In terms of its impact on our uses of energy forms such as electricity, it dwarfs the Clyde dam commitment. The Vector privatisation proposal is Think Big by any standards in its impact on the economy and the environment - especially the atmosphere.
This links me to the main reason for my letter. I am concerned about the images the Government evokes of the nature of energy and of climate processes. I believe they are deeply flawed and put humanity at enhanced risk.
Not one of your officials has been able to point me towards any research that offers scientific proof that the Government’s use of key symbols to communicate intelligent uses of energy and Climate Change issues actually works. I have studied the research performed by the Climate Change Office and NGOs such as Greenpeace. I can detect little effective Science in their research. Indeed the phrasing of the questionnaires probably works to compound the confusion of how the atmosphere works.
Conversely, there is evidence that the popular use of key symbols is promoted by and works to serve narrow sector interests. These interests do not tend to coincide with the greater national and global good. These uses also work to lower Science standards in our schools.
In late October 2002 I wrote requesting a brief audience with you to outline my concerns of a conflict I perceive between the activities of those charged with achieving the objectives of NEECS and those charged with achieving Kyoto objectives.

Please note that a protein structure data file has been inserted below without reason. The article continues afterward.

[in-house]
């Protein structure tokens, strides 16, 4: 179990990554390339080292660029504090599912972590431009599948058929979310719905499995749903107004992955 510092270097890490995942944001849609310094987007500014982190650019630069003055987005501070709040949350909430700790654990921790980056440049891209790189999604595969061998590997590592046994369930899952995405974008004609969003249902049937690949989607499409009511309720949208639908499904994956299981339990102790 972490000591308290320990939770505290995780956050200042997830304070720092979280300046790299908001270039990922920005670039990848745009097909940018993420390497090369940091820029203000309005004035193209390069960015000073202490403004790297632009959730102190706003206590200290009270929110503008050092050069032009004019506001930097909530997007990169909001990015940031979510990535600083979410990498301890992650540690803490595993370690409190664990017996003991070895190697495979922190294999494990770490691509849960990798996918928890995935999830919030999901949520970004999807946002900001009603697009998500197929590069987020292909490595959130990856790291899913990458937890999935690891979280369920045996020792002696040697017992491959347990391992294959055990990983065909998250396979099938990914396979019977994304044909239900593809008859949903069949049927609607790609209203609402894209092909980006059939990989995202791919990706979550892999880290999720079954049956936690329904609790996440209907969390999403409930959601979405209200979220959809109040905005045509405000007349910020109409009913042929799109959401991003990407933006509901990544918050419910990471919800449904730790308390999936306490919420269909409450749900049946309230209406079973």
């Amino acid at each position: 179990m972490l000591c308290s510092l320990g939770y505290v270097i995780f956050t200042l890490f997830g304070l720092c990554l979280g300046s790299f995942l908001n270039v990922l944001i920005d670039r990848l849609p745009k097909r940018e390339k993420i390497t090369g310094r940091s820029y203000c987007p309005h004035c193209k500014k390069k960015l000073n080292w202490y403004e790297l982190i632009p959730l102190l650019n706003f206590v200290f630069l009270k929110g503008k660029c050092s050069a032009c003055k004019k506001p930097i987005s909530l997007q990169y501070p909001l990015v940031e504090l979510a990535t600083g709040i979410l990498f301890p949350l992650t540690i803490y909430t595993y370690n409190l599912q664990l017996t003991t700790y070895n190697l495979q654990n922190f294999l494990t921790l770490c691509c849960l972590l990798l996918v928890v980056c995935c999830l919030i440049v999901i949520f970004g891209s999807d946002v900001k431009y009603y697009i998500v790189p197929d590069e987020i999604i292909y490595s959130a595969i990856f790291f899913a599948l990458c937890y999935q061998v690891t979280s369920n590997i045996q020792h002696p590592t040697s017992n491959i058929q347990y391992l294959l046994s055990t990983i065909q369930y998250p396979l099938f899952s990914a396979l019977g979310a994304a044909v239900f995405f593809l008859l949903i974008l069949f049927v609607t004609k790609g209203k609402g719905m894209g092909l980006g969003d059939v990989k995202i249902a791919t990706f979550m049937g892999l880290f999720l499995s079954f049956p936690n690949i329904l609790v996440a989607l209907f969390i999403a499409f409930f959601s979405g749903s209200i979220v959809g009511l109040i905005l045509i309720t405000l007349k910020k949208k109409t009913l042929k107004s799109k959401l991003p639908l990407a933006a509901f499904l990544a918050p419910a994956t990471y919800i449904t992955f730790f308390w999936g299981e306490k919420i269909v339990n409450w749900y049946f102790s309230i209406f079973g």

I also wished to show you simple proposals for eliminating the conflict. At the time I asked that I not be referred to government officials. My wishes were not respected. I received at very short notice an invitation from Donna Gardener of the Mfe to attend a specially convened meeting on November 14, 2002 of the Mfe, SMF, CCO, the Royal Society, the NZAEE president and the Ministry of Education. The latter was "too busy" to attend.
As anticipated, the meeting was an unhelpful use of taxpayers’ money. I suggest you obtain minutes of the meeting. Some of the confusion was caused by the fact the convenor was finally responding to an urgent instruction from her Minister, Marian Hobbs, to convene a meeting to consider how the Energy Action 2008 programme could be funded into our schools. Marian had issued this instruction six months previously in May. Marian had seen this education resource at the January 2002 NZAEE conference in Hamilton and had been very impressed.